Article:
These 4 charts show the world just passed a major clean energy milestone

  • Author(s): Laura Paddison, Rachel Wilson, Jhasua Razo and Lou Robinson

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The world has passed a clean energy milestone, as a boom in wind and solar meant a record-breaking 30% of the world’s electricity was produced by renewables last year, new data shows.

The planet is reaching “a crucial turning point” toward clean energy, according to the Global Electricity Review published Wednesday by climate think tank Ember. It predicts global fossil fuel generation will fall slightly in 2024, before experiencing much bigger declines in subsequent years.

It’s a significant step toward the world reaching 60% renewable electricity by 2030, which is critical to meeting global climate goals, said Dave Jones, global insights director at Ember.

“The renewables future has arrived,” Jones said. “Solar in particular is accelerating faster than anyone thought possible.”

A look at the data reveals just how much the global power sector is changing.

Record-breaking renewables

In 2000, renewables made up less than 19% of the global energy mix. Now they make up more than 30%. Taking nuclear energy into account, the world generated almost 40% of its electricity from low-carbon sources last year.

Although global levels of planet-heating pollution reached a record high in 2023, the boom in renewables has pushed the electricity sector’s carbon intensity — the amount of carbon pollution produced per unit of electricity — to a record low in 2023, 12% less than its 2007 peak.

Renewable sources accounted for 30% of global electricity generation in 2023

Greater use of renewable energy sources pushed the carbon intensity of global power generation to a new record low in 2023 — 12% less than its 2007 peak.

The rise of renewables is also pushing fossil fuels into decline, slowing their growth by almost two-thirds over the past decade, the report found. Already, more than half of countries are five years past their peak in fossil fuel-generated electricity.

Fossil fuels’ share in the overall electricity mix has fallen from 64.7% in 2000 to 60.6% in 2023. Ember predicts this number will drop significantly in 2024, to 57.6%, as the rapid increase in solar starts to be felt.

“We’re going to get that boom in renewables, which will really change the picture very quickly,” Jones told CNN.

Booming solar

Solar was the fastest-growing source of electricity in 2023 for the 19th consecutive year, according to the report. It made up nearly twice as much new electricity generation as coal last year.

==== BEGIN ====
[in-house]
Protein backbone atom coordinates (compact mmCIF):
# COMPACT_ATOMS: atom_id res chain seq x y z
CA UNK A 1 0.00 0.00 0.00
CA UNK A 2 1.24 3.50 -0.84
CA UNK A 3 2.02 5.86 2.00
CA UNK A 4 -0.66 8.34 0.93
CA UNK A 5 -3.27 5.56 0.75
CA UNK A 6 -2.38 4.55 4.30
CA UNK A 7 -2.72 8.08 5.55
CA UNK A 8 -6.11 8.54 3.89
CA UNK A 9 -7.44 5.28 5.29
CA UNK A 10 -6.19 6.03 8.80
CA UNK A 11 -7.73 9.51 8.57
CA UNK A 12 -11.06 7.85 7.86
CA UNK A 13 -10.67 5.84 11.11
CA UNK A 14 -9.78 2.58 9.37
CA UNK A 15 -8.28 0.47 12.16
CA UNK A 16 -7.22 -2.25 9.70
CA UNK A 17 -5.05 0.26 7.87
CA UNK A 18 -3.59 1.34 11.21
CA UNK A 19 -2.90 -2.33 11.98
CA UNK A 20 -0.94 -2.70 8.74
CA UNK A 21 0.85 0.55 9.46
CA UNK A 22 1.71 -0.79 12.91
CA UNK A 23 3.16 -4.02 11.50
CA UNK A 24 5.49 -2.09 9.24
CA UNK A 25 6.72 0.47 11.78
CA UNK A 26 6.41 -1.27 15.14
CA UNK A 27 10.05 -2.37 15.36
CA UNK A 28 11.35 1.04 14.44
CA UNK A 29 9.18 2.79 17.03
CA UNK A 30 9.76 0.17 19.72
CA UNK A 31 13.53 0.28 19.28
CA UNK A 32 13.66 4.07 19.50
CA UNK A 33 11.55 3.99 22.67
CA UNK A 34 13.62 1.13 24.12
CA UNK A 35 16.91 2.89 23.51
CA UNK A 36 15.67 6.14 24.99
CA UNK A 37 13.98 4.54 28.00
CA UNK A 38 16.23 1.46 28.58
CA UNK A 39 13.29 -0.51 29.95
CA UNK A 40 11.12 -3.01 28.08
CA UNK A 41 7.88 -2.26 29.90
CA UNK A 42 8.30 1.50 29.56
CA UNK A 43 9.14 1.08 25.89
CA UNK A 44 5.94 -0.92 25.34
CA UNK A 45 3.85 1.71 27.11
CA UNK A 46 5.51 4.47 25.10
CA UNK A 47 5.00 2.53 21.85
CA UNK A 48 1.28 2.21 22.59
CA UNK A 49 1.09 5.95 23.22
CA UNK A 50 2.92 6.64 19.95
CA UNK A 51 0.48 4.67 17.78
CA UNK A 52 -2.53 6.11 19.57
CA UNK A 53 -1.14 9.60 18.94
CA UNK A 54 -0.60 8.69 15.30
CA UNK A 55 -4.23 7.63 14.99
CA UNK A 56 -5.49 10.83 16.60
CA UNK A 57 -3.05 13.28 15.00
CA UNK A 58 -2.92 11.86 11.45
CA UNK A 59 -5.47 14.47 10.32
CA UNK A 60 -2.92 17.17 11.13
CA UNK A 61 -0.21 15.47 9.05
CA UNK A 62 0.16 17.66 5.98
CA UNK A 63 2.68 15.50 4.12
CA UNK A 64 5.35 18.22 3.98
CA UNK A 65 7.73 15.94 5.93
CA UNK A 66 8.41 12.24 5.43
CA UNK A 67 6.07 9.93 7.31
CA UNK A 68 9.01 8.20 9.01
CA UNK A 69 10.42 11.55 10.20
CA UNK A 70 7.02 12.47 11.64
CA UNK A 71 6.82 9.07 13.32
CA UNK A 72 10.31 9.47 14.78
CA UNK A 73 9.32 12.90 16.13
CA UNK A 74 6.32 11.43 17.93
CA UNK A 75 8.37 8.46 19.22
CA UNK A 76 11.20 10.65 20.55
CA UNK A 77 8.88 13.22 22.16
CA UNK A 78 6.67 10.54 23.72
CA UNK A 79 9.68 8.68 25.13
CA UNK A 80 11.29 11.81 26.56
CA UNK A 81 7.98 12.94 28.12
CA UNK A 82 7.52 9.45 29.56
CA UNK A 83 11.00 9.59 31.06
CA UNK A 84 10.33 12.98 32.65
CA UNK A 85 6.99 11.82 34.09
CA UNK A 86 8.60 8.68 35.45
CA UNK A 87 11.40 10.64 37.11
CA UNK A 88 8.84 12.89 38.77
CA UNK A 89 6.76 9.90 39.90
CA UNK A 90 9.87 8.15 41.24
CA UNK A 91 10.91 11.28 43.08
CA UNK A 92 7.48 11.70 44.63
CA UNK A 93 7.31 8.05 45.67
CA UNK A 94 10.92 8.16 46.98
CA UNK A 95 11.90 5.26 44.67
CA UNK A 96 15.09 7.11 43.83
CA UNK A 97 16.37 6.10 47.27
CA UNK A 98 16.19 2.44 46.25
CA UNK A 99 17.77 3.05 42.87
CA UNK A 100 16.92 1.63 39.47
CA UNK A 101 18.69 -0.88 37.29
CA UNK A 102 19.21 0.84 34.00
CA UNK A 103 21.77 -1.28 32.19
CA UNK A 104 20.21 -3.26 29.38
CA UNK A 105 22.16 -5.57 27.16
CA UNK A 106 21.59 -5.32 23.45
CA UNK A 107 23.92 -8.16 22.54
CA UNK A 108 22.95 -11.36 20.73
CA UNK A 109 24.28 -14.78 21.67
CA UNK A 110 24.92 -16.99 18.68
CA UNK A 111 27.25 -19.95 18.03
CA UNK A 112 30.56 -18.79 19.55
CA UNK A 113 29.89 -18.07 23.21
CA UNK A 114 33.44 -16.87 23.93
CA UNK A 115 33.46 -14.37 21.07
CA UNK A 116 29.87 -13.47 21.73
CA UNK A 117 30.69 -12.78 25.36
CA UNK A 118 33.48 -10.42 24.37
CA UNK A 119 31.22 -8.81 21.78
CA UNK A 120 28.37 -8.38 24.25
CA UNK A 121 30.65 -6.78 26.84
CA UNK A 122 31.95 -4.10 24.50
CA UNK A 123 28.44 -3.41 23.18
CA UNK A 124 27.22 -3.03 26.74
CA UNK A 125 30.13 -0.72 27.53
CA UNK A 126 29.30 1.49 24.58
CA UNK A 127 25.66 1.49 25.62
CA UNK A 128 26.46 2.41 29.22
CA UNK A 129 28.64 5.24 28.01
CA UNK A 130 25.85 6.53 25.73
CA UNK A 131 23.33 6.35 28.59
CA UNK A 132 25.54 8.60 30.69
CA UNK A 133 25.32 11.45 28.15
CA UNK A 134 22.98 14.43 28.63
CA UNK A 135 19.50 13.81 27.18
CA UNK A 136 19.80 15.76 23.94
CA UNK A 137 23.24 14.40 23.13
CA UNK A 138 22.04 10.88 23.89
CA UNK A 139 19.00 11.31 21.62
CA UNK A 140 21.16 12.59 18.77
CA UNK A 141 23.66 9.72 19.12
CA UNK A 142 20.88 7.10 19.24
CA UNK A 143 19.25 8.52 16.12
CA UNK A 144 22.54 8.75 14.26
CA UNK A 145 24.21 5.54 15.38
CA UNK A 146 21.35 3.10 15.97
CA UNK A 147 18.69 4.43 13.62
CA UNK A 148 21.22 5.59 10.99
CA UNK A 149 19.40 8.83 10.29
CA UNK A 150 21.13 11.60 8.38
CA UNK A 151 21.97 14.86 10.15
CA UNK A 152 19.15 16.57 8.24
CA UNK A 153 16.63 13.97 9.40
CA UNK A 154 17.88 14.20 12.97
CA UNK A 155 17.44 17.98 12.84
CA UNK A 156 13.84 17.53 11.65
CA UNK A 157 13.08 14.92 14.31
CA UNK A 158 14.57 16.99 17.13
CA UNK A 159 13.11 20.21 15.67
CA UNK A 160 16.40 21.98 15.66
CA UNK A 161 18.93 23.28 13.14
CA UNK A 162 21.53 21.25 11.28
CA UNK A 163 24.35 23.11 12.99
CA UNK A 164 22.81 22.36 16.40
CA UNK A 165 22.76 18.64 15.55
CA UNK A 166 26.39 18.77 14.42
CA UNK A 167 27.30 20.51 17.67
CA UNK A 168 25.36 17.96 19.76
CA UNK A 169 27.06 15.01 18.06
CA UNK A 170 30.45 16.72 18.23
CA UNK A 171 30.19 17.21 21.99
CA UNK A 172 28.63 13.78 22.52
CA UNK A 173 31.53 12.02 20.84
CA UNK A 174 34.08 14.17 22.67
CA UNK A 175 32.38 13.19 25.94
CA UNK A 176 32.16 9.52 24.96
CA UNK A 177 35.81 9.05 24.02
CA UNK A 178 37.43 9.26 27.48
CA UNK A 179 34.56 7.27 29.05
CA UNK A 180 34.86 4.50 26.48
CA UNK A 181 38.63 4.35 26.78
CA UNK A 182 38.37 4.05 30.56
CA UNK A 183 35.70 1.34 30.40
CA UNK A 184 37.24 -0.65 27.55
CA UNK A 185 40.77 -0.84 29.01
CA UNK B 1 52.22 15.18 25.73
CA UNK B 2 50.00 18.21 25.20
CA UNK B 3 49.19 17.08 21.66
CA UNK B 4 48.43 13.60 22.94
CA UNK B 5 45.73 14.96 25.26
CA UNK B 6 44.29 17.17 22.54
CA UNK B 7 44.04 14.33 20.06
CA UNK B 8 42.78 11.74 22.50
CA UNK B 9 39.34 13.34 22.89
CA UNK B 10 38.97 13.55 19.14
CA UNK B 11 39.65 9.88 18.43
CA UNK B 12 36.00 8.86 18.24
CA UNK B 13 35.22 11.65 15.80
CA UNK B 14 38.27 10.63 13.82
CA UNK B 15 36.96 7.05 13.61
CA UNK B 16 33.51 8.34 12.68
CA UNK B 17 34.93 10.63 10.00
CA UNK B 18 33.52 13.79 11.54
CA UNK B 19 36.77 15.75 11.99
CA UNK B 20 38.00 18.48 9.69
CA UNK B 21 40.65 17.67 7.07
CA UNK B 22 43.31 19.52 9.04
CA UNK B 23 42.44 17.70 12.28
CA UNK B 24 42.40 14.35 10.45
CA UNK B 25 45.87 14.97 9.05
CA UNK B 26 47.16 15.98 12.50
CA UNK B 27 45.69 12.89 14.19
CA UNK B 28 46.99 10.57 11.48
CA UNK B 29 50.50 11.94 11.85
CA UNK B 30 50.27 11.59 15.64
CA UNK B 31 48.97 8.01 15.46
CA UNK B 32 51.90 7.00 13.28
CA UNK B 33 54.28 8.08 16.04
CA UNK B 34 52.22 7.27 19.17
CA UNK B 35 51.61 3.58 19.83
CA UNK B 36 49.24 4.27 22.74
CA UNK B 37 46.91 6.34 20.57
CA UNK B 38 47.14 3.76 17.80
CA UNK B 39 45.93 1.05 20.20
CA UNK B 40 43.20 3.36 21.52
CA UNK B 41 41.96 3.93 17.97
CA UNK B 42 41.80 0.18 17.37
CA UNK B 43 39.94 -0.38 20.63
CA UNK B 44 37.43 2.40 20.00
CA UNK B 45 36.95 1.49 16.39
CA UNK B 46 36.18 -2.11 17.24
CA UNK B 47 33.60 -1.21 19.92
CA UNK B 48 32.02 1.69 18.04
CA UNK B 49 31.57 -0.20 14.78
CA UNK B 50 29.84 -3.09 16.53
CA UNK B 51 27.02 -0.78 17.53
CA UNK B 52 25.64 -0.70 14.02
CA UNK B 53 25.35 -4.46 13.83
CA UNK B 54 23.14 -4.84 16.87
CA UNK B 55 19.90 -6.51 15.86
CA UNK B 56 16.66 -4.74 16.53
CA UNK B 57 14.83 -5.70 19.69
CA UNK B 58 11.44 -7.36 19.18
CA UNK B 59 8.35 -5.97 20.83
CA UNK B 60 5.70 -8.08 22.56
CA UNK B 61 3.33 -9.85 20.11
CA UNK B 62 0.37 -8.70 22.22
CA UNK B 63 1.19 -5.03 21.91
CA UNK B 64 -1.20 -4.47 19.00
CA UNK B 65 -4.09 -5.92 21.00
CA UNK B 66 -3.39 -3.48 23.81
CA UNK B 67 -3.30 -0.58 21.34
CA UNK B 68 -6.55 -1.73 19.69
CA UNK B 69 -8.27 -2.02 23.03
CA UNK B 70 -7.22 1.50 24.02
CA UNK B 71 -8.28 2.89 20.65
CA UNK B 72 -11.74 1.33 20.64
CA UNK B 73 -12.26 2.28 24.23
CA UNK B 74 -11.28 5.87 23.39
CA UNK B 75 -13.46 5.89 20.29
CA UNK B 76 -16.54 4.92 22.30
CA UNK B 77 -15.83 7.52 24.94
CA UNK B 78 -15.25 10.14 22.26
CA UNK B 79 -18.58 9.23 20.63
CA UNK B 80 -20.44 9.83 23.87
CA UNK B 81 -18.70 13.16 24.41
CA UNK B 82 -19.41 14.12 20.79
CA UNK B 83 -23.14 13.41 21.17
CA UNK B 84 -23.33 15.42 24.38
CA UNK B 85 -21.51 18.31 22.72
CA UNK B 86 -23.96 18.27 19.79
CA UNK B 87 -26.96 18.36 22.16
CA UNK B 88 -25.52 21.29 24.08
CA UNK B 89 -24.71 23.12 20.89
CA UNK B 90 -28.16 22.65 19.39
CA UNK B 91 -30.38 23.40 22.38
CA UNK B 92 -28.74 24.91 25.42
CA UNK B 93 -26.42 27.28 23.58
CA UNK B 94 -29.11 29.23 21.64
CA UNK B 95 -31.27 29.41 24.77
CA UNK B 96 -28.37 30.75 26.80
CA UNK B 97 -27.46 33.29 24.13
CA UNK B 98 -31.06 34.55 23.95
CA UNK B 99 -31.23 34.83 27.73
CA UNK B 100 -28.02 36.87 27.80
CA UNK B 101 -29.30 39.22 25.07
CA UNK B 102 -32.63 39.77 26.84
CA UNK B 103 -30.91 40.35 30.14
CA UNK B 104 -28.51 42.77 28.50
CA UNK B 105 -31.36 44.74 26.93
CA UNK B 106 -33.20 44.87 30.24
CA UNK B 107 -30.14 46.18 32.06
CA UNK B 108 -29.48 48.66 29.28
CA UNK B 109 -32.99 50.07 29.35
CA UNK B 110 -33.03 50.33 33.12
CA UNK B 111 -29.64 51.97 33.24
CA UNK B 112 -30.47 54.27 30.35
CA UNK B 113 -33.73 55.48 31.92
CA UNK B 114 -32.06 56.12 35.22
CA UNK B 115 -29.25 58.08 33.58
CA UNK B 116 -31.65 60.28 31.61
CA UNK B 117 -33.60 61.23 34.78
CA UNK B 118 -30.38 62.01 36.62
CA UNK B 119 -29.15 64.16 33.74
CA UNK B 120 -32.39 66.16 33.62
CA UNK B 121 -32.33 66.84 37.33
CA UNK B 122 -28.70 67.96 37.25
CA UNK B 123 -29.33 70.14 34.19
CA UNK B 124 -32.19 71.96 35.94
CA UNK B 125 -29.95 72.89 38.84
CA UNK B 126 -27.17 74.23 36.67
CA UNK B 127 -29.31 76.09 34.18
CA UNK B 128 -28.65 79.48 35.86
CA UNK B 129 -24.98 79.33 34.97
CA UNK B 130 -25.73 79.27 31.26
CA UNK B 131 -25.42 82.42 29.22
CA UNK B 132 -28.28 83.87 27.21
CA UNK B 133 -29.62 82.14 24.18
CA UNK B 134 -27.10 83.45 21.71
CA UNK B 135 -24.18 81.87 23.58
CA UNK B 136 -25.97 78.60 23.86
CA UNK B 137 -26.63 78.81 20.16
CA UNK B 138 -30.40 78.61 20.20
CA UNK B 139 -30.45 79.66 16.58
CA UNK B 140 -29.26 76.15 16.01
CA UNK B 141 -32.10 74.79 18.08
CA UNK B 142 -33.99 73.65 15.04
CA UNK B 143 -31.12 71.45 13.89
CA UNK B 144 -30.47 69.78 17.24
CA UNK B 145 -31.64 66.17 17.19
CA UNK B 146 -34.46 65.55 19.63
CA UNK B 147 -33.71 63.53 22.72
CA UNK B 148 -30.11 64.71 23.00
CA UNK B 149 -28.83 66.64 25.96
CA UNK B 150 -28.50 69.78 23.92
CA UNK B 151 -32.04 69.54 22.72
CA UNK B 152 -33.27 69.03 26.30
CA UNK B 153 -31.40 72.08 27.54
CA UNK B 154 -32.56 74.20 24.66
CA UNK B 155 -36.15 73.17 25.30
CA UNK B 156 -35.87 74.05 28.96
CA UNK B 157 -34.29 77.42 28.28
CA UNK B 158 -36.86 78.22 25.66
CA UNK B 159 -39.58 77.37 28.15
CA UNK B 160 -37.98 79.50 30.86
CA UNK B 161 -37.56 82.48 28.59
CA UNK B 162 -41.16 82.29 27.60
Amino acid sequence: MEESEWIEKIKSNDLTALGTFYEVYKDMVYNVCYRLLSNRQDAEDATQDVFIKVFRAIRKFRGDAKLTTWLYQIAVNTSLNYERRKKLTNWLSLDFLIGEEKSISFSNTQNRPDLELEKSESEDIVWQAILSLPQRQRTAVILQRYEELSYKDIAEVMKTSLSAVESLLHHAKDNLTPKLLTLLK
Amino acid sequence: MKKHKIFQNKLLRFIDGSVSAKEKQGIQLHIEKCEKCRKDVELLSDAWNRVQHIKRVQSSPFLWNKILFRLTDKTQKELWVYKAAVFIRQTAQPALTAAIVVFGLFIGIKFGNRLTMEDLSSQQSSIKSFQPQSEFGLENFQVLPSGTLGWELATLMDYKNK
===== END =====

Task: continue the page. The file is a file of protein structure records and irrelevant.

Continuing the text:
The surge of solar installations happened at the end of 2023, so the full effect is yet to be felt, said Jones. “I think that 2024 will bring a bit of a shock when you start seeing those numbers,” he said, especially among those who assume the demand for fossil fuels such as gas is going to just keep rising.

Solar energy is the fastest-growing electricity source

The expansion of renewables in the global electricity mix has been driven by significant increases in solar and wind generation. Their growth far outpaces that of hydropower, which is the largest source of clean power.

China is the largest producer of solar electricity globally

It contributed to more than one-third of global solar generation and produced more than twice as much solar electricity as the United States in 2023. But the share of solar power in both countries’ domestic electricity mix is equally low at around 6% .

Top 10 solar electricity producers, 2023

China is far and away the leader on solar, accounting for nearly 36% of global generation last year.

But it’s a different story when looking at how big a role it plays in China’s national electricity mix — just 6%, far below many other major solar-producing nations.

Solar makes up more than 10% of annual electricity generation in 33 countries, according to the report, including Chile (30%), Australia (17%) and the Netherlands (17%) — and California, the world’s fifth-largest economy, generates 28% of its electricity from solar.

Electricity demand set to soar

Global electricity demand increased to a record high in 2023 — adding the equivalent of Canada’s entire electricity demand — but the rate of growth slowed compared to the average over the past decade.

China was the main driver of demand, while the United States and the European Union saw sharp falls amid milder weather and — particularly for the EU — a temporary slump in industrial activity.

Asia and particularly China drove the 2023 growth in global electricity demand

While global electricity demand increased in 2023, it grew at a lower rate than the 2.5% average of the past decade, with the United States and Europe seeing sharp falls. Demand growth, however, is expected to accelerate sharply over the next few years, driven by technology such as electric vehicles, heat pumps, air conditioning and data centres.

Electricity demand is set to soar from 2024 onward, Ember’s analysis found. Electric vehicles, heat pumps and electrolysis — the process used to make green hydrogen, a much-hyped clean energy — will increase demand, alongside technologies such as air conditioning and artificial intelligence.

The spread of these technologies will increase the growth in electricity demand, but overall demand will decline as electrification is more efficient than fossil fuels, according to the report.

Overall, Ember’s report “does provide hope,” said Nancy Haegel, a research advisor at the National Renewable Energy Laboratory, who was not involved in the analysis. “It shows that we can generate significant amounts of electricity with renewable energy.”

The question is whether the pace of the transition will be fast enough, she told CNN. “Choices in the next 10 years are critical.”

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